Many elements in a game---for example, monsters, falling rocks, and bullet shots---are directly dangerous to the game elements controlled by players and are best avoided. This encourages players to try and Evade these or suffer the consequences.
Example: Go gives an example of a turn-based game in which Evade occurs. When playing the game, players may have groups that will be captured unless they manage to Evade an enclosure constructed by another player.
Example: Pac-Man has the goal of avoiding the ghosts while collecting the yellow dots.
Creating an Evade goal involves deciding what Enemies should to be evaded and what Penalties occur it the goal is not achieved, as typically Evade goals have no explicit Rewards. Evade goals can seldom be completed in themselves, with the exception of Evade goals with Time Limits, but can often be completed by achieving another goal: that of completing an Excluding Goal to whatever goal causes the actions the player is trying to Evade. Examples of this are to shoot an enemy that is trying to shoot you or to deactivate a robot that is trying to kill you. The Penalty for failing to Evade something is closely related to the Reward of the Preventing Goal, but usually means Damage, the loss of a Life, or control of a Unit (possibly because another player completed Gain Ownership of the Unit). The Penalty can also be that the players are forced into Committed Goals, where both succeeding and failing those goals can have negative consequences, for example, having to fight an innocent opponent to the death for having failed a Stealth goal.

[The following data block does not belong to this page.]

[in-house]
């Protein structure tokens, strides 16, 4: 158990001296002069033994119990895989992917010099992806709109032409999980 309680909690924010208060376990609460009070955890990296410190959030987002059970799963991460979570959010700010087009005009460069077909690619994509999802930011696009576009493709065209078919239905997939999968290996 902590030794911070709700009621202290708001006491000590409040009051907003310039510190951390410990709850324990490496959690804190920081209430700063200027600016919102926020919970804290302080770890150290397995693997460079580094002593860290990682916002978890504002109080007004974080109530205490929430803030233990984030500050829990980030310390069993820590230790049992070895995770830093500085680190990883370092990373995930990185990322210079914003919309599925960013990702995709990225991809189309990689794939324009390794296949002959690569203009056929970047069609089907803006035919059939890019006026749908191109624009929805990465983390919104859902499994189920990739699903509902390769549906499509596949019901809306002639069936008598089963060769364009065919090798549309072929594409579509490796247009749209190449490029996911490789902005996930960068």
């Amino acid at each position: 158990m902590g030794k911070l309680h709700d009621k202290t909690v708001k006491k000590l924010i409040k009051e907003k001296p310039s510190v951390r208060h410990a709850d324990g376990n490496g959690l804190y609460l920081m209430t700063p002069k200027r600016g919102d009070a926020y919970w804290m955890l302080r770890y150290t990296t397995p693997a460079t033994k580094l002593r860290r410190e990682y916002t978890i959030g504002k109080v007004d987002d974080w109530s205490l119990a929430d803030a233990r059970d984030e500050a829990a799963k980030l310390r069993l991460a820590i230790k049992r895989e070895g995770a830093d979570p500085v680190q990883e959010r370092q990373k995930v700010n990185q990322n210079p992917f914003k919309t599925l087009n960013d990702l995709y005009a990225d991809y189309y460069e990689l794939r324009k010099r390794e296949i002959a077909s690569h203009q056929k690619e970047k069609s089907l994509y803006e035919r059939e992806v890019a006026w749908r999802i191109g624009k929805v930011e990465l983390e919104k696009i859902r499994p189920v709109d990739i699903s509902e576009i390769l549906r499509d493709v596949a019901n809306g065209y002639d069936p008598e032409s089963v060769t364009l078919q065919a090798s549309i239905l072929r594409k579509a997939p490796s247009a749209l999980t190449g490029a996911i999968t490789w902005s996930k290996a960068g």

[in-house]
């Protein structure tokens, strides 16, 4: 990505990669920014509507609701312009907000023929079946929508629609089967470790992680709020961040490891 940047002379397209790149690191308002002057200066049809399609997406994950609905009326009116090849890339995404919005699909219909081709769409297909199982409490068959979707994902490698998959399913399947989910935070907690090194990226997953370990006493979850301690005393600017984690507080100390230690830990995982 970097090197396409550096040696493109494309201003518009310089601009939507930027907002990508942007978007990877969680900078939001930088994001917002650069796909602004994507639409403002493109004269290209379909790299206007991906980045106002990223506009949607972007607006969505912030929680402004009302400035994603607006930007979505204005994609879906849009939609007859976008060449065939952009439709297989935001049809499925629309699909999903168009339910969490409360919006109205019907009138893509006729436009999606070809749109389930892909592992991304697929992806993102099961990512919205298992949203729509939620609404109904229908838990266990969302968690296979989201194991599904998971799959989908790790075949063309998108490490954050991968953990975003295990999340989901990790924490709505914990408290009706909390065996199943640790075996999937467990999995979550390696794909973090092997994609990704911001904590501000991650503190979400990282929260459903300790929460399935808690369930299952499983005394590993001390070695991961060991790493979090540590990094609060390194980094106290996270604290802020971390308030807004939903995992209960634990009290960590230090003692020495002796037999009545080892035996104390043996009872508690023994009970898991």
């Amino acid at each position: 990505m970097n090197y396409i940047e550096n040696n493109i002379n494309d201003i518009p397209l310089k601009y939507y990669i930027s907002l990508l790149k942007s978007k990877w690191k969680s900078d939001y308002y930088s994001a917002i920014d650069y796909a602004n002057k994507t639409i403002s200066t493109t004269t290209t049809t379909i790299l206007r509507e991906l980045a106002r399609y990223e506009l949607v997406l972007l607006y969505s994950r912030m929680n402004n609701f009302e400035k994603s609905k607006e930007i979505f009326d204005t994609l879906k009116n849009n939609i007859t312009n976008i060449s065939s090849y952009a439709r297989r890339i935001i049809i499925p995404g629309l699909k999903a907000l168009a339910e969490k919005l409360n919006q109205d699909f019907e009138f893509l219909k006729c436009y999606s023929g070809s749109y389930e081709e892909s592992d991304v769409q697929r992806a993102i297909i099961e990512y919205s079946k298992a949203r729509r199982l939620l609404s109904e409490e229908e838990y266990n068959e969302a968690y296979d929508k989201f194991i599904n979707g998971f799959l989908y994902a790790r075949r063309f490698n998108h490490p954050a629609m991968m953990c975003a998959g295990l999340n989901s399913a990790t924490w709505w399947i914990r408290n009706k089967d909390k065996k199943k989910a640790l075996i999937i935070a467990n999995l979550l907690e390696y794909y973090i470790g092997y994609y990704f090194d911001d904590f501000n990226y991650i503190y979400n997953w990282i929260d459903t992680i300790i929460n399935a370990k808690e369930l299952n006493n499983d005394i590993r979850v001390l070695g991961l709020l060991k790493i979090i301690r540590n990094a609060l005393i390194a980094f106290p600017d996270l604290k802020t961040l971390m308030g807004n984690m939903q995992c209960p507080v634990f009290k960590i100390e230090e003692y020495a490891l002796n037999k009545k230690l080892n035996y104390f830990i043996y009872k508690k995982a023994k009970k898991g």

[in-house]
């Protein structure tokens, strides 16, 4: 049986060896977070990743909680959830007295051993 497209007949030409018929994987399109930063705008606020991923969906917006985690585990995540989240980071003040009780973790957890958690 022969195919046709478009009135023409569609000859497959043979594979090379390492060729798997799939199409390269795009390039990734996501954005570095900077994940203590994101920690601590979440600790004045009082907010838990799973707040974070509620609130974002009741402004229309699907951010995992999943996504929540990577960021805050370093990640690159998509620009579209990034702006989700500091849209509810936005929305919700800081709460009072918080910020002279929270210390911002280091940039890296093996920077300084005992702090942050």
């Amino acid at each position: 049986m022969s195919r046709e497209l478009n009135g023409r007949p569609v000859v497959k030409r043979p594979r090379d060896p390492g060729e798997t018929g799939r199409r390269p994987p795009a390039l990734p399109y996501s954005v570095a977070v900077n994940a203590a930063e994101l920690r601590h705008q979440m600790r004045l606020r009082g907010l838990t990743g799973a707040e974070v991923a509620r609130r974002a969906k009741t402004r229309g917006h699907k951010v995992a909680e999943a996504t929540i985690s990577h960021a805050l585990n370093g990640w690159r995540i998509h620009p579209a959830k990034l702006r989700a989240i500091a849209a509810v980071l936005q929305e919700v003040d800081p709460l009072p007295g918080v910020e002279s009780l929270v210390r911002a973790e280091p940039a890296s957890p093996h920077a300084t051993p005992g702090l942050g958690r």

Evade goals usually have Units or moving game elements with dangerous connotations such as bullets, arrows, or missile-like spells as the game elements to be avoided. Noticing Aim & Shoot actions from these trigger Evade goals but also of course make the Aim & Shoot actions more difficult. However, in games where players' Units or Avatars constantly move, Evade goals can also be constructed around Deadly Traps. Any kind of Movement Limitations that affect players during evading naturally make them more difficult.
Evade patterns can interact with Overcome patterns when one player has both. If the Overcome patterns are not used at all, the player with the Evade goal cannot make the chaser fail by directly affecting values related to the chaser. When both Evade and Overcome are present simultaneously, they allow players to create tactics of offense and defense, e. g., to strike or dodge in a boxing game. Another option is to let a player have the Evade goal until a certain other goal, e. g., Gain Ownership of a weapon, is completed and then the player has the possibility to strive for the Overcome pattern. This can be used to create Role Reversal patterns, as in Pac-Man, so the chasers move from having an Overcome goal to having an Evade goal.
Evade goals are based upon not being hit and therefore naturally promote Movement in games. The goals are Continuous Goals where a player is trying to hinder the completion of another player's Capture or Eliminate goalsor to avoid being hit (which are Connection goals). As such, they are Preventing Goals and create Tension as the player is trying to hinder other players' goals.
Potentially conflicting with:
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